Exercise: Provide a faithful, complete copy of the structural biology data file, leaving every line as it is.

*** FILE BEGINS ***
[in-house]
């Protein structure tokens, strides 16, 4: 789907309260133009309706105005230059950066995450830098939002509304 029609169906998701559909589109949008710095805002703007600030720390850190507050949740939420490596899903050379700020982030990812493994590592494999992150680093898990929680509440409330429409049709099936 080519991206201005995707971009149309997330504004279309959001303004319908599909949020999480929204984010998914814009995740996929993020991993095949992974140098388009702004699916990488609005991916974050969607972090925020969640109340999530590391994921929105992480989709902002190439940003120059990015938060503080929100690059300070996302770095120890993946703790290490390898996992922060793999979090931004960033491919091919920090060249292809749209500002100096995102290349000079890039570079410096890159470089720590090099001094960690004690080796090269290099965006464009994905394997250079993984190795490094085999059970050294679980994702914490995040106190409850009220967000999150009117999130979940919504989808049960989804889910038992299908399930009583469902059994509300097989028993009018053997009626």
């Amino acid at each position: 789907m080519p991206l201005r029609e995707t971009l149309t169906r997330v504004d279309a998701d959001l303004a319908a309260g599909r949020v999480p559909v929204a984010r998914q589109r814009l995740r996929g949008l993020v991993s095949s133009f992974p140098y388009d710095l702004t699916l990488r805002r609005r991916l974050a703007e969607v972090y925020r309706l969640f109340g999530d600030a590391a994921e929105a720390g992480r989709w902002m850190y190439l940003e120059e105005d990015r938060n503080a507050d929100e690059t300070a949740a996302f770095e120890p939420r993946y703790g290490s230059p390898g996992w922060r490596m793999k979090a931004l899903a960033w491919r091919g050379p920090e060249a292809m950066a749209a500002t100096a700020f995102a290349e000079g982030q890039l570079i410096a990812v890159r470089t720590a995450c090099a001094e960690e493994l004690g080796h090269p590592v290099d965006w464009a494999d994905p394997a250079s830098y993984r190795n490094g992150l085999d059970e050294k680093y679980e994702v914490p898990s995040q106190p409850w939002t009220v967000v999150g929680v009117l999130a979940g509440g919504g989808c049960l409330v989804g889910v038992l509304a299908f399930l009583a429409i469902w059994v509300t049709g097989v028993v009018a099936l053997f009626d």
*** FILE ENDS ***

[in-house]
């Protein structure tokens, strides 16, 4: 789907309260133009309706105005230059950066995450830098939002509304 029609169906998701559909589109949008710095805002703007600030720390850190507050949740939420490596899903050379700020982030990812493994590592494999992150680093898990929680509440409330429409049709099936 080519991206201005995707971009149309997330504004279309959001303004319908599909949020999480929204984010998914814009995740996929993020991993095949992974140098388009702004699916990488609005991916974050969607972090925020969640109340999530590391994921929105992480989709902002190439940003120059990015938060503080929100690059300070996302770095120890993946703790290490390898996992922060793999979090931004960033491919091919920090060249292809749209500002100096995102290349000079890039570079410096890159470089720590090099001094960690004690080796090269290099965006464009994905394997250079993984190795490094085999059970050294679980994702914490995040106190409850009220967000999150009117999130979940919504989808049960989804889910038992299908399930009583469902059994509300097989028993009018053997009626």
């Amino acid at each position: 789907m080519p991206l201005r029609e995707t971009l149309t169906r997330v504004d279309a998701d959001l303004a319908a309260g599909r949020v999480p559909v929204a984010r998914q589109r814009l995740r996929g949008l993020v991993s095949s133009f992974p140098y388009d710095l702004t699916l990488r805002r609005r991916l974050a703007e969607v972090y925020r309706l969640f109340g999530d600030a590391a994921e929105a720390g992480r989709w902002m850190y190439l940003e120059e105005d990015r938060n503080a507050d929100e690059t300070a949740a996302f770095e120890p939420r993946y703790g290490s230059p390898g996992w922060r490596m793999k979090a931004l899903a960033w491919r091919g050379p920090e060249a292809m950066a749209a500002t100096a700020f995102a290349e000079g982030q890039l570079i410096a990812v890159r470089t720590a995450c090099a001094e960690e493994l004690g080796h090269p590592v290099d965006w464009a494999d994905p394997a250079s830098y993984r190795n490094g992150l085999d059970e050294k680093y679980e994702v914490p898990s995040q106190p409850w939002t009220v967000v999150g929680v009117l999130a979940g509440g919504g989808c049960l409330v989804g889910v038992l509304a299908f399930l009583a429409i469902w059994v509300t049709g097989v028993v009018a099936l053997f009626d």